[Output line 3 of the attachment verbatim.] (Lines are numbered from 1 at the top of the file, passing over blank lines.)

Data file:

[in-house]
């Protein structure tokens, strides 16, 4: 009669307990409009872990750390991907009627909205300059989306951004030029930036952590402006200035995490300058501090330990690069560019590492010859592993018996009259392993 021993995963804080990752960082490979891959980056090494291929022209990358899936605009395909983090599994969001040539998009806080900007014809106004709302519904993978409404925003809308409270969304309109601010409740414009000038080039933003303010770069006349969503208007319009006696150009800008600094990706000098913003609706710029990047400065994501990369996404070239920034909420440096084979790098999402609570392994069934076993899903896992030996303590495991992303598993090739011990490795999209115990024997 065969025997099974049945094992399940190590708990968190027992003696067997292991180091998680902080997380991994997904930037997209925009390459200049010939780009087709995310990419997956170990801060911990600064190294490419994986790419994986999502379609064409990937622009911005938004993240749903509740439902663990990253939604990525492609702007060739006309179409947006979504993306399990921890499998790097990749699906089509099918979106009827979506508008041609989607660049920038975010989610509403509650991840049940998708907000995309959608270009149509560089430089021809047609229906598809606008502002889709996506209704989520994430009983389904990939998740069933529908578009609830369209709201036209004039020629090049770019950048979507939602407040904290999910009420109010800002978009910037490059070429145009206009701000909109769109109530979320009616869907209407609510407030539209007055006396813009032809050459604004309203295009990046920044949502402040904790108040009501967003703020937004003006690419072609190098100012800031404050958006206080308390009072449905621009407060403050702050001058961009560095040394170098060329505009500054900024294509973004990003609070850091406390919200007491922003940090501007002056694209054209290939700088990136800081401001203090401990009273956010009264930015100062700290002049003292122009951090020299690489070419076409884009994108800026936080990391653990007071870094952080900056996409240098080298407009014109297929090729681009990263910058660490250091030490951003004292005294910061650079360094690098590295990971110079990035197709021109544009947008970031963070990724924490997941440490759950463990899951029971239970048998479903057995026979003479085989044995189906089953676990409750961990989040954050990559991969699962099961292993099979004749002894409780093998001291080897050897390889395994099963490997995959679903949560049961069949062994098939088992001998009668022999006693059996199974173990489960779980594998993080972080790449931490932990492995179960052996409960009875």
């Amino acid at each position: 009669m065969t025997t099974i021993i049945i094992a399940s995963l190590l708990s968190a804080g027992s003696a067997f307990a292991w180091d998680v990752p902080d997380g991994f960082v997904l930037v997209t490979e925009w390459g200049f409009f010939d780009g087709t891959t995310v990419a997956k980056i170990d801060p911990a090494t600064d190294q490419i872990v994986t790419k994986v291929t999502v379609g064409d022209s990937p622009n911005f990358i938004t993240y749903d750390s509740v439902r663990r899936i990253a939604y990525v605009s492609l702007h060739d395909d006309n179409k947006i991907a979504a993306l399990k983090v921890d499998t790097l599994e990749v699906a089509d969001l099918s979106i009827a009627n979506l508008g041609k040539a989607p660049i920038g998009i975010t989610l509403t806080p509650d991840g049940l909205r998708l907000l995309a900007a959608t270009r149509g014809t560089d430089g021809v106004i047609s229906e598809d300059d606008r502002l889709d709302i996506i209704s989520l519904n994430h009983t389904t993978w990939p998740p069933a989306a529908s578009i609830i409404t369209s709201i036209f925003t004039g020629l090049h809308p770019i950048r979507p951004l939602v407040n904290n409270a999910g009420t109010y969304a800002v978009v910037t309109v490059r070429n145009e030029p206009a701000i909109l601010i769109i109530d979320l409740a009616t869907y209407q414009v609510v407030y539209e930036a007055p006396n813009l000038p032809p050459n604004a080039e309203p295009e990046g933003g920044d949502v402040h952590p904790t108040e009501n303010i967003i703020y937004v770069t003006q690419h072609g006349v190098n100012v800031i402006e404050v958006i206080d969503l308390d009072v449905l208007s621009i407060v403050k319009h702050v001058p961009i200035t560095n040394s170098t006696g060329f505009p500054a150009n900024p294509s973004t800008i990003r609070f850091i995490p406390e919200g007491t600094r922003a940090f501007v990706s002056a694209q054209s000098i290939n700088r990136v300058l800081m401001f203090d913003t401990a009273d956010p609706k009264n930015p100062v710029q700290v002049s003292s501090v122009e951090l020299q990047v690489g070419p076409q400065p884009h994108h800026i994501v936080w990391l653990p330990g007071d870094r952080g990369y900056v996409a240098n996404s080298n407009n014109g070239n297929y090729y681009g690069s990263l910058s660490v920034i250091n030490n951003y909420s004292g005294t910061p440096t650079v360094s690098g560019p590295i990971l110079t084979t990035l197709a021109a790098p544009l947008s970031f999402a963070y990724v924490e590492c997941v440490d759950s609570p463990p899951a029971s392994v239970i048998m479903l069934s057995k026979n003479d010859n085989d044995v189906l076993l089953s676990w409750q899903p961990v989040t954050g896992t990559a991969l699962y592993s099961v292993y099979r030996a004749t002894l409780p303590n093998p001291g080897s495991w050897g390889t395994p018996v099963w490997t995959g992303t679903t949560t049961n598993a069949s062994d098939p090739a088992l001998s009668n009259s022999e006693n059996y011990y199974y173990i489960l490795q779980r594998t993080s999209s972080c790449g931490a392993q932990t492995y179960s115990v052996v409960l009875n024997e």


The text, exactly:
């Amino acid at each position: 009669m065969t025997t099974i021993i049945i094992a399940s995963l190590l708990s968190a804080g027992s003696a067997f307990a292991w180091d998680v990752p902080d997380g991994f960082v997904l930037v997209t490979e925009w390459g200049f409009f010939d780009g087709t891959t995310v990419a997956k980056i170990d801060p911990a090494t600064d190294q490419i872990v994986t790419k994986v291929t999502v379609g064409d022209s990937p622009n911005f990358i938004t993240y749903d750390s509740v439902r663990r899936i990253a939604y990525v605009s492609l702007h060739d395909d006309n179409k947006i991907a979504a993306l399990k983090v921890d499998t790097l599994e990749v699906a089509d969001l099918s979106i009827a009627n979506l508008g041609k040539a989607p660049i920038g998009i975010t989610l509403t806080p509650d991840g049940l909205r998708l907000l995309a900007a959608t270009r149509g014809t560089d430089g021809v106004i047609s229906e598809d300059d606008r502002l889709d709302i996506i209704s989520l519904n994430h009983t389904t993978w990939p998740p069933a989306a529908s578009i609830i409404t369209s709201i036209f925003t004039g020629l090049h809308p770019i950048r979507p951004l939602v407040n904290n409270a999910g009420t109010y969304a800002v978009v910037t309109v490059r070429n145009e030029p206009a701000i909109l601010i769109i109530d979320l409740a009616t869907y209407q414009v609510v407030y539209e930036a007055p006396n813009l000038p032809p050459n604004a080039e309203p295009e990046g933003g920044d949502v402040h952590p904790t108040e009501n303010i967003i703020y937004v770069t003006q690419h072609g006349v190098n100012v800031i402006e404050v958006i206080d969503l308390d009072v449905l208007s621009i407060v403050k319009h702050v001058p961009i200035t560095n040394s170098t006696g060329f505009p500054a150009n900024p294509s973004t800008i990003r609070f850091i995490p406390e919200g007491t600094r922003a940090f501007v990706s002056a694209q054209s000098i290939n700088r990136v300058l800081m401001f203090d913003t401990a009273d956010p609706k009264n930015p100062v710029q700290v002049s003292s501090v122009e951090l020299q990047v690489g070419p076409q400065p884009h994108h800026i994501v936080w990391l653990p330990g007071d870094r952080g990369y900056v996409a240098n996404s080298n407009n014109g070239n297929y090729y681009g690069s990263l910058s660490v920034i250091n030490n951003y909420s004292g005294t910061p440096t650079v360094s690098g560019p590295i990971l110079t084979t990035l197709a021109a790098p544009l947008s970031f999402a963070y990724v924490e590492c997941v440490d759950s609570p463990p899951a029971s392994v239970i048998m479903l069934s057995k026979n003479d010859n085989d044995v189906l076993l089953s676990w409750q899903p961990v989040t954050g896992t990559a991969l699962y592993s099961v292993y099979r030996a004749t002894l409780p303590n093998p001291g080897s495991w050897g390889t395994p018996v099963w490997t995959g992303t679903t949560t049961n598993a069949s062994d098939p090739a088992l001998s009668n009259s022999e006693n059996y011990y199974y173990i489960l490795q779980r594998t993080s999209s972080c790449g931490a392993q932990t492995y179960s115990v052996v409960l009875n024997e």